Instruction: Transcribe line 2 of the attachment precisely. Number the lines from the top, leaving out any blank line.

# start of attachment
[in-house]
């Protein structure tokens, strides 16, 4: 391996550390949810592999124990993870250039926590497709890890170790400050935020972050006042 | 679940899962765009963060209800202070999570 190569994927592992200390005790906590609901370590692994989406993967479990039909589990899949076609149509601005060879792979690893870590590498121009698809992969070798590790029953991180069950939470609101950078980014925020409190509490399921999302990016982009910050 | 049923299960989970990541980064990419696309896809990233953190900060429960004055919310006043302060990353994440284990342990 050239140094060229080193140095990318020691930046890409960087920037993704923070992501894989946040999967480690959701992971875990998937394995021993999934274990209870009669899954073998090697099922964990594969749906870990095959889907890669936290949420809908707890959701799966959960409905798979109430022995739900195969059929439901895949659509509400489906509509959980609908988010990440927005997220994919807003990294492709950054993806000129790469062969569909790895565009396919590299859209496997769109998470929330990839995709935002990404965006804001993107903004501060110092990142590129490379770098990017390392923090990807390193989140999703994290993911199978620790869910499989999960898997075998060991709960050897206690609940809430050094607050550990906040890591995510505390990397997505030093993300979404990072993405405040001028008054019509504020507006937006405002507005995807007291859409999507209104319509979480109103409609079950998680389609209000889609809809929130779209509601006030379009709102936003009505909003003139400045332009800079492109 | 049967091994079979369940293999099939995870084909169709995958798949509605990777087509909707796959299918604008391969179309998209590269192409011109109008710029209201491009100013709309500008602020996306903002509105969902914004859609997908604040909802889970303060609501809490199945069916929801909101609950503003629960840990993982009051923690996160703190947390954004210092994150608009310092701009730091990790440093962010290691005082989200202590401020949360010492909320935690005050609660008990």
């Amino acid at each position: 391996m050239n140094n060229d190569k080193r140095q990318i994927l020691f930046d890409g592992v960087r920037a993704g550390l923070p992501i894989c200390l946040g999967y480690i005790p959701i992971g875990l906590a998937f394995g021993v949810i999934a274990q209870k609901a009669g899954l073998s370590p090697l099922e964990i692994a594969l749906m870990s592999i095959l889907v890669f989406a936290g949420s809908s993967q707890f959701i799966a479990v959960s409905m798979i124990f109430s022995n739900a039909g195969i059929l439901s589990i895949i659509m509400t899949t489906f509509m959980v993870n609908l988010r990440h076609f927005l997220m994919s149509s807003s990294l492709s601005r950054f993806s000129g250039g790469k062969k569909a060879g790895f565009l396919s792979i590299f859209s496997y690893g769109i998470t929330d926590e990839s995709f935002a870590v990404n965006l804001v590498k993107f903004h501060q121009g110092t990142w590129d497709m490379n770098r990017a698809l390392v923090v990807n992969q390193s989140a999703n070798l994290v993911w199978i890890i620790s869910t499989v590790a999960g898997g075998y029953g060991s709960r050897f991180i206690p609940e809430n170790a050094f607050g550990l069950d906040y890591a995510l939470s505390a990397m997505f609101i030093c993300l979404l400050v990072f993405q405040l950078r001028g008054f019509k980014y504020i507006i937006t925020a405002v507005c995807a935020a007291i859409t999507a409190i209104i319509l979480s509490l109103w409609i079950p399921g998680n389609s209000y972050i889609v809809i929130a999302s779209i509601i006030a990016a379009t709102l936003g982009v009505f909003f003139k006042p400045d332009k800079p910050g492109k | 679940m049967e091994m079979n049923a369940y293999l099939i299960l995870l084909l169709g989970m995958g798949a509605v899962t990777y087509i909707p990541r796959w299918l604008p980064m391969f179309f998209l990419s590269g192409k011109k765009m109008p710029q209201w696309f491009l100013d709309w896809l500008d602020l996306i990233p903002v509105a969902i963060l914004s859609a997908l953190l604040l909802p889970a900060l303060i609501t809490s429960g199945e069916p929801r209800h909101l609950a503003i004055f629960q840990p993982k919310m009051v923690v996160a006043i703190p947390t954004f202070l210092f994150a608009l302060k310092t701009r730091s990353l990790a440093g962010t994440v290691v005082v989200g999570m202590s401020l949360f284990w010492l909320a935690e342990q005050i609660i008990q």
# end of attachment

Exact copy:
């Protein structure tokens, strides 16, 4: 391996550390949810592999124990993870250039926590497709890890170790400050935020972050006042 | 679940899962765009963060209800202070999570 190569994927592992200390005790906590609901370590692994989406993967479990039909589990899949076609149509601005060879792979690893870590590498121009698809992969070798590790029953991180069950939470609101950078980014925020409190509490399921999302990016982009910050 | 049923299960989970990541980064990419696309896809990233953190900060429960004055919310006043302060990353994440284990342990 050239140094060229080193140095990318020691930046890409960087920037993704923070992501894989946040999967480690959701992971875990998937394995021993999934274990209870009669899954073998090697099922964990594969749906870990095959889907890669936290949420809908707890959701799966959960409905798979109430022995739900195969059929439901895949659509509400489906509509959980609908988010990440927005997220994919807003990294492709950054993806000129790469062969569909790895565009396919590299859209496997769109998470929330990839995709935002990404965006804001993107903004501060110092990142590129490379770098990017390392923090990807390193989140999703994290993911199978620790869910499989999960898997075998060991709960050897206690609940809430050094607050550990906040890591995510505390990397997505030093993300979404990072993405405040001028008054019509504020507006937006405002507005995807007291859409999507209104319509979480109103409609079950998680389609209000889609809809929130779209509601006030379009709102936003009505909003003139400045332009800079492109 | 049967091994079979369940293999099939995870084909169709995958798949509605990777087509909707796959299918604008391969179309998209590269192409011109109008710029209201491009100013709309500008602020996306903002509105969902914004859609997908604040909802889970303060609501809490199945069916929801909101609950503003629960840990993982009051923690996160703190947390954004210092994150608009310092701009730091990790440093962010290691005082989200202590401020949360010492909320935690005050609660008990």